(en) Nike pull-out: analysis

Shawn Ewald (shawn@wilshire.net)
Thu, 25 Sep 1997 23:04:13 -0700


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------- Forwarded Message Follows ------- Date: Thu, 25 Sep 1997 18:22:17 -0700 (PDT) To: Campaign For Labor Rights E-mail list <clr@igc.org> From: Mike Rhodes <clr2@igc.apc.org> Subject: Nike pull-out: analysis

Labor Alerts/Labor News a service of Campaign for Labor Rights 1247 "E" Street SE, Washington, DC 20003 <clr@igc.apc.org> (541) 344-5410 http://www.compugraph.com/clr

PLEASE LET US KNOW ABOUT YOUR PLANS for participating in the international mobilization in support of Nike workers on October 18. If your organization has not yet made plans for that date, we urge you to consider leafleting at a local store selling Nike products.

Nike action packet: Free via email (send a request to clr@igc.apc.org) or $5 for the printed version (send a check to Campaign for Labor Rights, 1247 "E" Street SE, Washington, DC 20003 with a note saying that you are prepaying for a Nike action packet or call 541-344-5410). We have an updated leaflet master available in hard copy (courtesy of Global Exchange).

NIKE WITHDRAWS FROM 4 INDONESIAN FACTORIES Nike announced on September 22 that it had severed ties with four Indonesian-based factories because they failed to adhere to the company's requirements for wages and working conditions.

ANALYSIS: We have no way to verify Nike's motivation for this pull-out. This is one more illustration of why there needs to be independent external monitoring by local human rights and religious organizations. If there were adequate monitoring, we would know the basis for Nike's departure and we would know whether Nike tried to work with those factories to get them to improve their labor practices. As it stands, we have only Nike's claims about its motivation for leaving the four factories in Indonesia. Nike can never clear its name as long as it uses only monitors who are beholden to the company and whose reports to Nike are kept secret.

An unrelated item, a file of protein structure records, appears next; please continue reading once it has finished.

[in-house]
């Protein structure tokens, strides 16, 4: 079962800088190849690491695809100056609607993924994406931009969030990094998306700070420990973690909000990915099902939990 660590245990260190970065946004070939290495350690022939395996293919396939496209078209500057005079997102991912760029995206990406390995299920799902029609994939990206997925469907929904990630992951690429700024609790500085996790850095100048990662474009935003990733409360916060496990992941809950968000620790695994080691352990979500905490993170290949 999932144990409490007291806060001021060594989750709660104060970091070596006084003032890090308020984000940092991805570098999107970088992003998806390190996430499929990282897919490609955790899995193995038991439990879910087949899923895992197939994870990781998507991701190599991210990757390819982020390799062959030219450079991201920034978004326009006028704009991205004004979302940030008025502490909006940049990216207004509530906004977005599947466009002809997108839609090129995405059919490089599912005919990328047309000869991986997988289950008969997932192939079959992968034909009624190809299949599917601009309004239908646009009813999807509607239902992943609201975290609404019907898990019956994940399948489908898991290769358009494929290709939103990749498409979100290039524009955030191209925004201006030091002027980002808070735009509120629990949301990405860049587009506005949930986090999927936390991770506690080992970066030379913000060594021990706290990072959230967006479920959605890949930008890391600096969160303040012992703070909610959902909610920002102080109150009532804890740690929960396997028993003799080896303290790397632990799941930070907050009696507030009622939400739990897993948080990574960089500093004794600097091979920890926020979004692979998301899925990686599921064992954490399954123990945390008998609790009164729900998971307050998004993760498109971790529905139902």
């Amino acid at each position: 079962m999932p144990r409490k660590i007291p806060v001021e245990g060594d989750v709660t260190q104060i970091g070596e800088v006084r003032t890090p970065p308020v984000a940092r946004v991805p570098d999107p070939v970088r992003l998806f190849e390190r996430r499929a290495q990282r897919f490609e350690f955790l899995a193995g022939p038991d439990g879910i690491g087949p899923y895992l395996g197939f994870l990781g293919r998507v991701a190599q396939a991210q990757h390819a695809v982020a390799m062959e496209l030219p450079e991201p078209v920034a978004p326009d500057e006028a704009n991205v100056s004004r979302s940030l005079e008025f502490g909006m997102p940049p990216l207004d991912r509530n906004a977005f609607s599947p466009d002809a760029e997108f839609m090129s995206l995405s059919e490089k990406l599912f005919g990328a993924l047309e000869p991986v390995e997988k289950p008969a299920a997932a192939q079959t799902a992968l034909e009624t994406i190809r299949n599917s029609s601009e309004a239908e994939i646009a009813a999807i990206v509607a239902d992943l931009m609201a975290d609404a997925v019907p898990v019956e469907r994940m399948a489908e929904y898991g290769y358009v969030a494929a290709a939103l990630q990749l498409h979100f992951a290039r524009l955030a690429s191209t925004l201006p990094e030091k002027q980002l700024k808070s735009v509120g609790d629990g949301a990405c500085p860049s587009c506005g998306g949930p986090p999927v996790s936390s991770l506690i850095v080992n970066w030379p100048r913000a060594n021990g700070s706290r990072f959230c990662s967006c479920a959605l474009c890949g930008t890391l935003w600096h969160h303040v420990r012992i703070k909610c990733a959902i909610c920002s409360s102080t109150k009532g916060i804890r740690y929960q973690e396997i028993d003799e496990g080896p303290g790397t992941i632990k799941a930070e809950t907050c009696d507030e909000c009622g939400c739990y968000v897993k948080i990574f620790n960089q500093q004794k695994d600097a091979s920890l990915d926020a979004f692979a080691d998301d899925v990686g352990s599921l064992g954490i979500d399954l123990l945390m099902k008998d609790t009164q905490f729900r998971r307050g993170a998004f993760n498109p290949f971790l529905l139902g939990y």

We are not trying to drive Nike out of any factories where the company currently produces -- quite the contrary! We believe that, once a company is producing someplace, it has an obligation to do right by those workers and not to cut-and-run for the sake of expediency. We urge Nike to work with its contractors to improve labor conditions -- and to cut contracts only as a last resort. (We make an exception to this policy in the case of international boycotts against investment in particular countries, such as the Burma boycott. All transnationals are urged to put their operations out of Burma. As far as we know, Nike has no production in Burma.)

Nike claims that it severed ties with four Indonesian factories because of concerns about their labor practices. However, consider that Nike continues to do business with -- and is increasing its production in -- Chinese factories which are probably even more repressive and where wages are even lower than in the Indonesian factories.

One has to suspect that labor concerns were just a cover for Nike to shift more of its operations out of Indonesia and into China -- for lower wages and less scrutiny by human rights groups. Consider this: Earlier this year, when Indonesia raised its minimum wage by 20 cents a day to $2.46 a day, a Nike spokesperson stated that Indonesia "may be pricing itself out of the market." Isn't it more likely, then, that Nike is making good on its threat to start pulling out of Indonesia than that the company is making good on its often-broken promises to clean up its act?

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